Foodborne Illness Outbreaks

Costly and preventable

Foodborne Illness Outbreaks

Each year, foods contaminated with bacteria, viruses, and other pathogens sicken an estimated 48 million Americans and cause between $15 billion to more than $70 billion in health-related costs. These illnesses can be significantly reduced if producers and regulators adopt prevention-based strategies to decrease the risk of contamination that can make people sick. Pew’s research and policy recommendations inform researchers, the food industry, federal food safety regulators, and the lawmakers who provide oversight and funding for food safety programs. This collection explores lessons learned from recent outbreaks, and steps that producers and federal authorities have taken—or could take—to prevent future ones.

 

Food Safety
Food Safety
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FDA, Food Industry Must Act to Improve Product Traceability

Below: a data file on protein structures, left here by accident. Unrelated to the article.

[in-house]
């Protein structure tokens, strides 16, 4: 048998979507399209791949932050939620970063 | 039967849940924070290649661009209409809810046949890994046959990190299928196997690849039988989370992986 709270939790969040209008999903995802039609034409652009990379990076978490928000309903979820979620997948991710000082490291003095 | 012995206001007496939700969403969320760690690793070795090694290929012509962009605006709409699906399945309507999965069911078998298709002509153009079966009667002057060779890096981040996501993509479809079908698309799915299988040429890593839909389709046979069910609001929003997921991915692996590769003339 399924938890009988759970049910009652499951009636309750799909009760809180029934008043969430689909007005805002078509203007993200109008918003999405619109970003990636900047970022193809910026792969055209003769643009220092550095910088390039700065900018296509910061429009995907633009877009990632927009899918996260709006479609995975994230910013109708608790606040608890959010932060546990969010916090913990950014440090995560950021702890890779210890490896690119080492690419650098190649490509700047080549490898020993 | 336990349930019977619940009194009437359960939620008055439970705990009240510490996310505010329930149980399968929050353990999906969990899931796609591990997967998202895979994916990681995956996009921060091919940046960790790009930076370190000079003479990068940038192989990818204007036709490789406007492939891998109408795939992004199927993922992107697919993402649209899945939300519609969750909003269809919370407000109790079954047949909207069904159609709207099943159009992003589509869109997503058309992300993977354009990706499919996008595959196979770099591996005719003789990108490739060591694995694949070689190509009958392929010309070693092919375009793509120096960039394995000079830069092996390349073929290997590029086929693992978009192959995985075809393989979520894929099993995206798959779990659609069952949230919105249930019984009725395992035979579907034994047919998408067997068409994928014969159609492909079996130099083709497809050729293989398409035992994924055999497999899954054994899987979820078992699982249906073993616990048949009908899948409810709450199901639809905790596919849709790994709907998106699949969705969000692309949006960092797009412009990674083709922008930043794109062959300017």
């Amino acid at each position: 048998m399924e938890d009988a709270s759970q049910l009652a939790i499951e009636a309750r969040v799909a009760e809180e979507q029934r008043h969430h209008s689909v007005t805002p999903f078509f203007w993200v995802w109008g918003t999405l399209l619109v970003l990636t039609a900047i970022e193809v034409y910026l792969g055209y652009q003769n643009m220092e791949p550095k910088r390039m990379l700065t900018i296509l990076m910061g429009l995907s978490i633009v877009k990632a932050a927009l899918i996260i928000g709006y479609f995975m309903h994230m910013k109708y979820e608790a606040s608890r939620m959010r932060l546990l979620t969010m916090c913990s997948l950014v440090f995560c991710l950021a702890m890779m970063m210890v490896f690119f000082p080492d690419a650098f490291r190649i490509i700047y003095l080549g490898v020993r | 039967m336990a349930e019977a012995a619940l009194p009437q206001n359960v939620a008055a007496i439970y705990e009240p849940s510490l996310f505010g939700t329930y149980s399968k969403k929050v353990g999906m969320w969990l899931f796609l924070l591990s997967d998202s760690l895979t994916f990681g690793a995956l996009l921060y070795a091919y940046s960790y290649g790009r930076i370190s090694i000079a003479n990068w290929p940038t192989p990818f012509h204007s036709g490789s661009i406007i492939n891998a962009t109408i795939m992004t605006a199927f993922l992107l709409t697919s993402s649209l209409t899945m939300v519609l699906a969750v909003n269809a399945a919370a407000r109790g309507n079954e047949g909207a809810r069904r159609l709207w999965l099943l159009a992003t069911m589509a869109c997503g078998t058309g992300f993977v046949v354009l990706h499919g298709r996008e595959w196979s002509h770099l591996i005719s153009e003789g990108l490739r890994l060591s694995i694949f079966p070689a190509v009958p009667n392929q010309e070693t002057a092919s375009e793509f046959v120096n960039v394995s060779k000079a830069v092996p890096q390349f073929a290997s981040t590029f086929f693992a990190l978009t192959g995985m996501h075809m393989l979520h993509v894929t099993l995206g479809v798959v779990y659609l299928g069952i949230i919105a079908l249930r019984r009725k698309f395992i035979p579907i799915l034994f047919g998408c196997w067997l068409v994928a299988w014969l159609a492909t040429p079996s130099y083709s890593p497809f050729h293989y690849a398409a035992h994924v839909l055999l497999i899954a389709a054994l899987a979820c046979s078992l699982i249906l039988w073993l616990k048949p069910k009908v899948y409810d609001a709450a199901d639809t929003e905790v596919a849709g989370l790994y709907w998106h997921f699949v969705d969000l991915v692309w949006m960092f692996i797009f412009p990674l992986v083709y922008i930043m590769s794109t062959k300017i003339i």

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The Food and Drug Administration and other public health agencies started working in mid-April to pinpoint where and how dangerous E. coli bacteria contaminated romaine lettuce, ultimately causing at least 210 illnesses and five deaths across 36 states.

Additional Resources

Advancing Meat and Poultry Safety
Advancing Meat and Poultry Safety
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Advancing Meat and Poultry Safety

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The U.S. Department of Agriculture’s Food Safety and Inspection Service (FSIS) oversees the safety of meat and poultry products.

Article

Improving the Safety of Produce and Processed Food

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The U.S. Food and Drug Administration oversees about 80 percent of the nation’s food supply,  including fruits, vegetables, dairy, and many processed foods, regardless of whether they were produced domestically or imported.